Issue is not a real tough call |

Issue is not a real tough call

I will admit that two months ago I knew very little about sled dog racing. Sure, I was aware of the Iditarod, but even growing up in the cold weather land that is Wisconsin, I had never met a musher and could tell you very little about mushing.

I am still far from considering myself an expert on the sport, but after numerous conversations with Barbara Schaefer and Cameron Byers (two local mushers featured in the “Running with the Pack” series this week), hours of research on the Internet and visiting the home of a musher – I feel that I do have enough sled dog knowledge to weigh in on the debate surrounding the sport.

A couple of months ago, I probably would have lent a sympathetic ear to the anti-sled dog racing groups and at least wondered if their arguments had any truth to them.

Were the dogs enjoying themselves?

How do mushers really treat their dogs?

Now, after witnessing the life of a musher and the work that goes into raising and racing sled dogs and seeing the loving relationship between the dogs and their mushers, I find such anti-sled dog arguments baseless and weak.

In researching the criticism the sport of sled dog racing faces, I often stopped to wonder if those critics yelping the loudest had ever actually visited a kennel?

Had they seen the hours of chores that mushers do every single day to keep the dogs happy and healthy?

Had they watched as every single dog followed its musher around the yard as those chores were being completed?

Most importantly, had the critics witnessed the pure love that flows between a musher and a dog, as the musher bends down to kiss a dog considered a best friend?

I am willing to bet the majority of the critics would answer no to each of these questions.

Nearly nine years ago, Schaefer and her husband John decided they wanted a dog for a pet, one that was active and purebred.

After deciding on a Siberian Husky, the couple researched and visited breeders for a year until finding their choice. The dog they purchased, Kayla, soon accompanied the couple hiking, rafting and cross country skiing, with Kayla beginning obedience competitions.

Soon, Barb and John decided to get a second dog, primarily as a playmate for Kayla and also so both could have a dog when skiing. A third dog was added when they realized they could take the dogs sledding if they had three. The next thing they knew, they had more than enough dogs to enter two teams in the six-dog sled races.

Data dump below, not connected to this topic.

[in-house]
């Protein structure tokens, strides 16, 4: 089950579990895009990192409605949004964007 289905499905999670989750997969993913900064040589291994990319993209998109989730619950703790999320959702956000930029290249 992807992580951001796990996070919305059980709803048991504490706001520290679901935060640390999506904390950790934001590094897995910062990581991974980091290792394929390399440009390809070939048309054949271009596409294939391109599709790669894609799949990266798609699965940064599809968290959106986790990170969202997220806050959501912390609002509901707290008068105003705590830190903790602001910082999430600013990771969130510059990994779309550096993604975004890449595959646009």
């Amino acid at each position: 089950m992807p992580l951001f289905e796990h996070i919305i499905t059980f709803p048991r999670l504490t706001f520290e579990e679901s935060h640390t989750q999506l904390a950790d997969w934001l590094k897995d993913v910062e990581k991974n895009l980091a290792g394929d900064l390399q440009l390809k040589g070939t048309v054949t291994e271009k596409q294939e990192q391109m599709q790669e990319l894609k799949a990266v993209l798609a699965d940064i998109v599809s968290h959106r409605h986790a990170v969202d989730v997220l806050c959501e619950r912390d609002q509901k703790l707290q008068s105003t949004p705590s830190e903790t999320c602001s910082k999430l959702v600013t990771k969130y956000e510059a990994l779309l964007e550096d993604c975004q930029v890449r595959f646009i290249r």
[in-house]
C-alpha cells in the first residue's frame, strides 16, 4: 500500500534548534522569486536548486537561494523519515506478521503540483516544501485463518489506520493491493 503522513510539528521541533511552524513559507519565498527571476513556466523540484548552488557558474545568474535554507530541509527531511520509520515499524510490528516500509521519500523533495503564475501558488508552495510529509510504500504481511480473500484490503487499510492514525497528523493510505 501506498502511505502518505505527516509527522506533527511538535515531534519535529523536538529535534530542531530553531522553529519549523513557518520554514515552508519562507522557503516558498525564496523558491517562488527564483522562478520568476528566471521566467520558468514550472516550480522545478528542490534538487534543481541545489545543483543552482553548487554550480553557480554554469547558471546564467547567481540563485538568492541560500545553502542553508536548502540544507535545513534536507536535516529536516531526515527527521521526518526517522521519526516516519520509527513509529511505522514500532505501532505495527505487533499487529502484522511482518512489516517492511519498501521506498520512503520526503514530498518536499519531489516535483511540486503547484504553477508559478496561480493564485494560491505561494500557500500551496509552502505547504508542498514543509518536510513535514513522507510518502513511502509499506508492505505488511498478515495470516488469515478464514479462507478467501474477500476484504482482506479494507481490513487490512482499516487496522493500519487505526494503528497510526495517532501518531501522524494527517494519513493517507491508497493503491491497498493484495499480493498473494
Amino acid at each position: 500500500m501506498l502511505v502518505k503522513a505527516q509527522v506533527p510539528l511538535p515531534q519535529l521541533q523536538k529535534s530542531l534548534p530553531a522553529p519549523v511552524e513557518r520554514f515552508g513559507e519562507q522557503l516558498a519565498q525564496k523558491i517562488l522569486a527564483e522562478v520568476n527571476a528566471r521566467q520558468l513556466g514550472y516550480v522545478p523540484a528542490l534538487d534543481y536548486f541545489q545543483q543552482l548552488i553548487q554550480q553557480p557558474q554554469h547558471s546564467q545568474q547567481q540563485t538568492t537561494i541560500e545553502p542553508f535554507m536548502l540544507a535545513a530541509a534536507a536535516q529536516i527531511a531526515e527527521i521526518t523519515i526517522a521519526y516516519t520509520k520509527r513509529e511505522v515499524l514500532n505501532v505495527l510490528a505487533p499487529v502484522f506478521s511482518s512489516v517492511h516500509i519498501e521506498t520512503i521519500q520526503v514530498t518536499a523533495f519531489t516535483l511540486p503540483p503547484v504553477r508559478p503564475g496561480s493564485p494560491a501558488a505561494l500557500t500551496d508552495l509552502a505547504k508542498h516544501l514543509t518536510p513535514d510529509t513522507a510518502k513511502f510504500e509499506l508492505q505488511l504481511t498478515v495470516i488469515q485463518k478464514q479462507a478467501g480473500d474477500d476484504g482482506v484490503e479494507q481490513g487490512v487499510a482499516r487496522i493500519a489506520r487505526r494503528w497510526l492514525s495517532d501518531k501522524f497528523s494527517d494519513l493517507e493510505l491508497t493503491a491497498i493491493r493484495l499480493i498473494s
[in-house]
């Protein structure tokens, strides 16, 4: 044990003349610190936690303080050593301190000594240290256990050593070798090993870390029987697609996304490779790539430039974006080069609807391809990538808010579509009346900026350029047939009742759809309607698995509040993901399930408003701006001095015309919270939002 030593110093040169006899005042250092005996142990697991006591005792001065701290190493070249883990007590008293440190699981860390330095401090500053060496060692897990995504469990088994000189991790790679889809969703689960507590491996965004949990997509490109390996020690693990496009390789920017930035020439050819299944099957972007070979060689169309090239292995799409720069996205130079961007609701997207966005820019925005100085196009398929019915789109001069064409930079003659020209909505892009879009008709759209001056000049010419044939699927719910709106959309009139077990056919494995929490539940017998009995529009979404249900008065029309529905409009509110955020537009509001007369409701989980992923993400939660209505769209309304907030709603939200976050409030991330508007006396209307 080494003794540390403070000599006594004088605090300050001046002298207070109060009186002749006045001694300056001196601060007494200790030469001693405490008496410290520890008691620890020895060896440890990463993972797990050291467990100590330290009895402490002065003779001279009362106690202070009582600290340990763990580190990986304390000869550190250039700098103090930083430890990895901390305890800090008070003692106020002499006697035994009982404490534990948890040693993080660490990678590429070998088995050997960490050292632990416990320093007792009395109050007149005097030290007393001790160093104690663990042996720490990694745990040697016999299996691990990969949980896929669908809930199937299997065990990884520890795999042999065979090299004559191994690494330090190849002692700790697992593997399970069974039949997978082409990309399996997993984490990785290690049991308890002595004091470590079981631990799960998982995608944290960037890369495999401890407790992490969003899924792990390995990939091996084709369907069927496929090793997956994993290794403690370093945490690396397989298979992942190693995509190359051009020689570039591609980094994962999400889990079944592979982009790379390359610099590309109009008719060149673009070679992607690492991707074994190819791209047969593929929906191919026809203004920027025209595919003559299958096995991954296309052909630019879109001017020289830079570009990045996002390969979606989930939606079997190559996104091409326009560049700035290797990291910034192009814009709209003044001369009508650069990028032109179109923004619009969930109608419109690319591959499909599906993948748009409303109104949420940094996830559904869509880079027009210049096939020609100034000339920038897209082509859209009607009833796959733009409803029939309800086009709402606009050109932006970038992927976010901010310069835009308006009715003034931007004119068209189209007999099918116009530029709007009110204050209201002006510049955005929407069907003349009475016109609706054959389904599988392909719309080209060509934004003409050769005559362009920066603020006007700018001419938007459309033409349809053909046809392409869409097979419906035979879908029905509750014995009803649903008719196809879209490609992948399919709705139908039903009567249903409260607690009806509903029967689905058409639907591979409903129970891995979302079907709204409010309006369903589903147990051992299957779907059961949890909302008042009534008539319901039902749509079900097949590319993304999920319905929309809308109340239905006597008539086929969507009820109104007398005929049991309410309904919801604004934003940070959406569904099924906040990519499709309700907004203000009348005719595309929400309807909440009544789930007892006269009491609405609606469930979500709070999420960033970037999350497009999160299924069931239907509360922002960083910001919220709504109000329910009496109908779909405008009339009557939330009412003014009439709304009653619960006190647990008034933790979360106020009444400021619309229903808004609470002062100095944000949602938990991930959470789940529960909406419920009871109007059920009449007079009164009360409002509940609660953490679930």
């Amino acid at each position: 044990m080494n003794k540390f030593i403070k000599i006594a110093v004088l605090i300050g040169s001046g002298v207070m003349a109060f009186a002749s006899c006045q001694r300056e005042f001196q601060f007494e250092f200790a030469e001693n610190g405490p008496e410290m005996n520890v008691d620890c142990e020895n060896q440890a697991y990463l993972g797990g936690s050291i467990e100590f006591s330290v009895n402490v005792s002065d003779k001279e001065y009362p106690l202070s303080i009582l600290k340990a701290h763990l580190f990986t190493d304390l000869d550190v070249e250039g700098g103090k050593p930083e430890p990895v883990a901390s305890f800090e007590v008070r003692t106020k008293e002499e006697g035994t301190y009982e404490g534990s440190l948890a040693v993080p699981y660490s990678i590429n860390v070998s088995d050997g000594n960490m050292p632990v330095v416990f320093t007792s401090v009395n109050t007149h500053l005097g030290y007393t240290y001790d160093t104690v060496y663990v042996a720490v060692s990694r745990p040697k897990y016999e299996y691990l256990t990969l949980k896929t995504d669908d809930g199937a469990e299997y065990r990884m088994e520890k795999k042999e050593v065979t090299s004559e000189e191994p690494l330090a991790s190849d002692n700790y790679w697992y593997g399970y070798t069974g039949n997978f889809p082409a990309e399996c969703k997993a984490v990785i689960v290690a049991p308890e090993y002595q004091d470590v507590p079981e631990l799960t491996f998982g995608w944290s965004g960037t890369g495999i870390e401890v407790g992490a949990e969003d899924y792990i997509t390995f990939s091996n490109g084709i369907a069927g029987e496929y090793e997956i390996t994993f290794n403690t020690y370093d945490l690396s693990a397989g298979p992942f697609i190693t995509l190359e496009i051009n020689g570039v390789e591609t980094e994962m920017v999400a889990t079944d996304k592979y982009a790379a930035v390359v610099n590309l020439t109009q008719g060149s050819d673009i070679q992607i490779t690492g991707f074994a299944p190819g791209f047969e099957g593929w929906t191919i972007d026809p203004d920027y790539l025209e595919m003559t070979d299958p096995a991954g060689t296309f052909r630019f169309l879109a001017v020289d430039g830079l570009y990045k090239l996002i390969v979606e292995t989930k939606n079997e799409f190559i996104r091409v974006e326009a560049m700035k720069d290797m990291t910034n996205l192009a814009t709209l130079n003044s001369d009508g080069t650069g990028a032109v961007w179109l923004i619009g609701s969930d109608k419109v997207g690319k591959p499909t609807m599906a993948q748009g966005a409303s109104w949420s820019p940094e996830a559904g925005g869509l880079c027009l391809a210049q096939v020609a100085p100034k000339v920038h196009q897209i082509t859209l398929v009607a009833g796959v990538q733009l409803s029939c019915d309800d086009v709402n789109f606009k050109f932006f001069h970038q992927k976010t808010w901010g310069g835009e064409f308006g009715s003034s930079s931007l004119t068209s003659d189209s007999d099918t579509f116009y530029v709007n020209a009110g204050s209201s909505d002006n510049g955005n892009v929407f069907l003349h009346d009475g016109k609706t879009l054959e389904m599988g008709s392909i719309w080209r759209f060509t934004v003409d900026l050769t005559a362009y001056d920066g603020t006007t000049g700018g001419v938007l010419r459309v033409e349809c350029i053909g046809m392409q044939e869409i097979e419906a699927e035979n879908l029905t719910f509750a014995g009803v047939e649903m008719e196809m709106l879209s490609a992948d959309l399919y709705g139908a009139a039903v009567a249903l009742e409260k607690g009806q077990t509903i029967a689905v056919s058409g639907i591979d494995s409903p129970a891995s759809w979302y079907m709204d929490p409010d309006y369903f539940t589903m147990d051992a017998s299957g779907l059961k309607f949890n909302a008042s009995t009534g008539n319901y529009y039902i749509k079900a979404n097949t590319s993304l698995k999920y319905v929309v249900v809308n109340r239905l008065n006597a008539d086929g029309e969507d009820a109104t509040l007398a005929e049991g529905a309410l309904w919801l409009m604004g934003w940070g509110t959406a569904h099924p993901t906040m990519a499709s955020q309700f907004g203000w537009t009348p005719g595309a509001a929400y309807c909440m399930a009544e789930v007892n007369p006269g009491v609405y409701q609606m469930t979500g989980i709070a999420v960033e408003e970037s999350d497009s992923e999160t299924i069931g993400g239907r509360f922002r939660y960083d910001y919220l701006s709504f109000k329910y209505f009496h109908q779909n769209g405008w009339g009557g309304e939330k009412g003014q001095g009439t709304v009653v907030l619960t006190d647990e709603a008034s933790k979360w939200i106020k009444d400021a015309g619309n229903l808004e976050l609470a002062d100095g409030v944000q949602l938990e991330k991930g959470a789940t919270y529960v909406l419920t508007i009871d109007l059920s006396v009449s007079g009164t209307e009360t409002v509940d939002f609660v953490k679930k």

Schaefer’s dogs are some of the most-loved dogs I have ever seen in my life. They take turns getting to stay the night in the house, the lucky ones even get to share the bed with John and Barbara and their bellies never grow hungry.

“I just love the relationship with my dogs, caring for them and being out in the woods with my best friends,” Schaefer said in explaining why she is drawn to sled dog racing. “It’s like folks who like to take walks on the beach with their dogs – I just do it with more dogs and in the woods.”

Byer’s mom, Sue Fitch MacNeil, is also fairly new to the sport, but after helping her son at races and visiting Schaefer’s home, she does not hesitate to speak up about the virtues of the sport. She describes how the most heart-breaking part of a race is watching the dogs that don’t get to race and must stay behind. She describes how the dogs yelp and cry and wander around in agony because they too do not get to run with the sled.

I can only imagine how horrible I would feel if I woke up tomorrow and someone told me I could never play soccer or basketball again or workout at the gym. I would be crushed because exercising is one of my passions, something that makes me feel happy and content.

It is the same way with these dogs. Taking racing away from them would be like taking away their hearts. The worst thing that could happen to a sled dog would be if it was not allowed run or play in the snow or race.

The next time you hear or read about someone tearing apart the world of sled dog racing, take a few minutes to consider the source.

Then ask yourself if they have really witnessed what the sport is truly about, because most people who criticize the sport don’t understand.

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